Joe's cottage garden plants
Joe’s simple design uses the following plants:
- Crataegus prunifolia (Hawthorn)
- Rose x 1
- Sarcococca confusa (Sweet box) x 3
- Box ball x 1
- Climbing rose
- Anemone x hybrida (Japanese anemone)
- Astrantia major (Masterwort)
- Peony x 3
Ground cover and lower perennials at front
- Pulmonaria (Lungwort)
- Alchemilla mollis (Lady’s mantle)
Choose and find plants for your garden (rhs.org.uk)
Making brick paths
The right path adds structure and permanence to a garden as well as being really useful for access. Monty used reclaimed bricks to create a rustic looking path in the Writing Garden at Longmeadow but new bricks are readily available.
To build a brick path, excavate a trench at least 20cm deep, fill with a 10cm base of finely broken up rubble and tamp down firmly. For laying bricks of uniform shape and size, top with about 5cm of sand and level off to create a smooth flat surface for laying the bricks on. For uneven sized bricks, like the ones Monty used, sand can be added bit by bit in order to adjust the depth under each brick.
To ensure your path is level, pegs hammered into the ground act as a good guide for the depths of rubble and sand.
For straight paths, boards make useful edging; for curving paths, mark out your edges first (hosepipe makes a useful guide) and cement in bricks along each edge. Then infill with bricks placed on sand. With reclaimed bricks, Monty found laying one edge, infilling and then laying the other edge avoided the problems caused by their uneven widths.
Finish by brushing coarse sand or a dry mortar mix into the cracks. After rain, more may be needed to top up.
Winter is a good time to tackle these projects before the beds and borders burst into life and need lots of attention. Take care to cover up freshly mortared bricks in wet or frosty conditions to ensure the cement sets firmly.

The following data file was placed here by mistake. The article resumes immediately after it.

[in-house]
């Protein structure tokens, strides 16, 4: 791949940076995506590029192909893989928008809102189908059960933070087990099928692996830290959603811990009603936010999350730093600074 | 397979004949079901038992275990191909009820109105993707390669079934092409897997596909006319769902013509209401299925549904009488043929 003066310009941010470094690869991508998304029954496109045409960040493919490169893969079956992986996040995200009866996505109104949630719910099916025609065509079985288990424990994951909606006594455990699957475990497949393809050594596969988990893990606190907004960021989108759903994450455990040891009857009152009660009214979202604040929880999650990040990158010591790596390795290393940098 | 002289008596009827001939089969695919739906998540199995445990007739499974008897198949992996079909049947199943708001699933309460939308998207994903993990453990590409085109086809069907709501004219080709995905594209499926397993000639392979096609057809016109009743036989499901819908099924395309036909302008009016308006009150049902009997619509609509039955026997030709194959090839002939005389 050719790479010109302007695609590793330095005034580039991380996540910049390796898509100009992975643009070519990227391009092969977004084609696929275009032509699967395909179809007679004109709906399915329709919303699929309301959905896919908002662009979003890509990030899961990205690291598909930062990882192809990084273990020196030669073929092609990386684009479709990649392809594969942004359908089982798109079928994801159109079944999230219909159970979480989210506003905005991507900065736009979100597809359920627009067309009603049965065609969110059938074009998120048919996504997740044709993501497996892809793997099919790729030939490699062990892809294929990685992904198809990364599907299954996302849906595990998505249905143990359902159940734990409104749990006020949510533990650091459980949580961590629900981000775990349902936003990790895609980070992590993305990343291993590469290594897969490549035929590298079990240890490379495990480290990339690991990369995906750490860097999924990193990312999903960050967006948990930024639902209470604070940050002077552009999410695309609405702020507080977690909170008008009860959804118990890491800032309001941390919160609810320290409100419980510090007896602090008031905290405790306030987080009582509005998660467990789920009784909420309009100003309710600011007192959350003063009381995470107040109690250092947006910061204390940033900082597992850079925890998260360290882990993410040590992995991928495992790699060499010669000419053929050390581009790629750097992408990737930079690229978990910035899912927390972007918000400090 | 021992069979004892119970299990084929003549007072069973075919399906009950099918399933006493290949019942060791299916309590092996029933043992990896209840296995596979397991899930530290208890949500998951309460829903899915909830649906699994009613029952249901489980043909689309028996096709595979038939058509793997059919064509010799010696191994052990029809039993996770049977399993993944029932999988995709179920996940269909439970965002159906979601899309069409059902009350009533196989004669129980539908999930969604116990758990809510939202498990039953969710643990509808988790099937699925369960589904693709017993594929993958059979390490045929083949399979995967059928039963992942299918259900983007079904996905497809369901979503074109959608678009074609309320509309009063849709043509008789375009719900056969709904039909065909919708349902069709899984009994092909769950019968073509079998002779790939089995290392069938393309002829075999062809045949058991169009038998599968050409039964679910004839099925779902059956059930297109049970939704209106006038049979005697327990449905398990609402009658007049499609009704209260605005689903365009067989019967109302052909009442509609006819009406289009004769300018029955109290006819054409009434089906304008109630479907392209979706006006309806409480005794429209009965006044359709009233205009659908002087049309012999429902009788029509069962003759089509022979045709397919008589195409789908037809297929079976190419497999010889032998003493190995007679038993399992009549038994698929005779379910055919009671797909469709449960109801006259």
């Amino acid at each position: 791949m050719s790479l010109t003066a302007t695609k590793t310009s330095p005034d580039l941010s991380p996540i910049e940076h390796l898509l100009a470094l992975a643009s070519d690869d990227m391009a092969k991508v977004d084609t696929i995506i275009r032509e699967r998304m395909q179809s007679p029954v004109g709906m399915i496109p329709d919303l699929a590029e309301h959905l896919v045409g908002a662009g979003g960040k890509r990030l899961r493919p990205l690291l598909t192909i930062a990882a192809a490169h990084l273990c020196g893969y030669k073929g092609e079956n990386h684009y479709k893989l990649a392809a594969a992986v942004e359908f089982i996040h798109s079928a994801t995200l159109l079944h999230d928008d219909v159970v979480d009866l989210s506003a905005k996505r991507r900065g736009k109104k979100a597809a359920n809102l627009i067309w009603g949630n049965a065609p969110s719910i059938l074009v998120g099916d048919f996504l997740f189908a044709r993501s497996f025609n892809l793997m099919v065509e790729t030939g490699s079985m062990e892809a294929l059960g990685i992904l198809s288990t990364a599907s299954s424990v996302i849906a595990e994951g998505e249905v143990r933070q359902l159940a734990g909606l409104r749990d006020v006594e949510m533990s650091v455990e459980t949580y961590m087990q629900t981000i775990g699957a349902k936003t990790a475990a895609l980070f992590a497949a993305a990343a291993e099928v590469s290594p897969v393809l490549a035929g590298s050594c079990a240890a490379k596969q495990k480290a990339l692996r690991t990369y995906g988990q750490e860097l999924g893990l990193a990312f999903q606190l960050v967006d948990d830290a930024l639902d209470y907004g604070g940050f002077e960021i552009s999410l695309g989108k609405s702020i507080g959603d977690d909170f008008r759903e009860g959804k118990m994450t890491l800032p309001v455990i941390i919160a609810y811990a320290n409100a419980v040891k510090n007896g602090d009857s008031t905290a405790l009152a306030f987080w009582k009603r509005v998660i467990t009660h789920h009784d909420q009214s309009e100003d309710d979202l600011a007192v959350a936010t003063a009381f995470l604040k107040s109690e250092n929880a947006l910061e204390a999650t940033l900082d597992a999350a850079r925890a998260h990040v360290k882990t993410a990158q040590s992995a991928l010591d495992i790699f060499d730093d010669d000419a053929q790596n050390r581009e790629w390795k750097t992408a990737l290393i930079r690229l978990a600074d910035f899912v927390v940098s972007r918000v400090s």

More information about laying paths (www.pavingexpert.com)
Featured garden: Kingston Bagpuize House
Kingston Bagpuize House
Featured garden: Cambridge University Botanic Garden
Cambridge University Botanic Garden
Shrubs for late winter interest
- Abelophyllum distichum (White forsythia)
- Chimonanthus praecox (Wintersweet)
- Cornus alba ‘Sibirica’ (Siberian dogwood)
- Daphne bholua ‘Jacqueline Postill’ and ‘Gurkha’
- Hamamelis x intermedia (Witch hazel)
- Lonicera fragrantissima (Winter-flowering honeysuckle)
- Lonicera x purpusii (Shrubby winter honeysuckle)
- Mahonia x media ‘Winter Sun’
- Prunus mume 'Beni-chidori' (Japanese apricot)
- Prunus x subhirtella ‘Autumnalis’
- Rubus cockburnianus (White-stemmed bramble)
- Rubus phoenicolasius (Japanese wineberry)
- Sarcococca confusa (Sweet box)
- Viburnum x bodnantense ‘Dawn’
For more ideas of gardens to visit with winter colour and interest, please see below.
Jobs for the weekend: Cut back autumn-fruiting raspberries
Autumn-fruiting raspberries produce their fruit on the current season’s growth. To prune, cut all stems down to the ground now and then mulch the area with garden compost. Over the next few weeks new shoots will appear; these will form new canes which will produce flowers and then fruit from late summer onwards.
More about raspberries (rhs.org.uk)
Jobs for the weekend: Prune late-flowering clematis
Late-flowering clematis, such as Clematis viticella should be pruned now as they come into growth. If your Clematis starts flowering in July or August, it is a late-flowering type (often called group 3). Cut all the twiggy stems down to new green buds or shoots near the base. Remove all the top growth and the remaining buds will produce a mass of new shoots which should be smothered in flowers later in the year.
More about pruning clematis (www.britishclematis.org.uk)
Jobs for the weekend: Sow chillies, peppers and celeriac
There’s no hurry to sow seed but if you are going to get started then begin with chillies, peppers and celeriac which are all slow to germinate and need a long growing season to do well. Sow seed in a seed tray or pot filled with multipurpose or seed compost and cover thinly. Place in a warm place, such as a heated propagator or sunny windowsill, to germinate.
Gardens to visit for winter interest
- Series Editor
- Liz Rumbold
- Monty Don
- Carol Klein
- Joe Swift
- Rachel de Thame
- Babs Lewis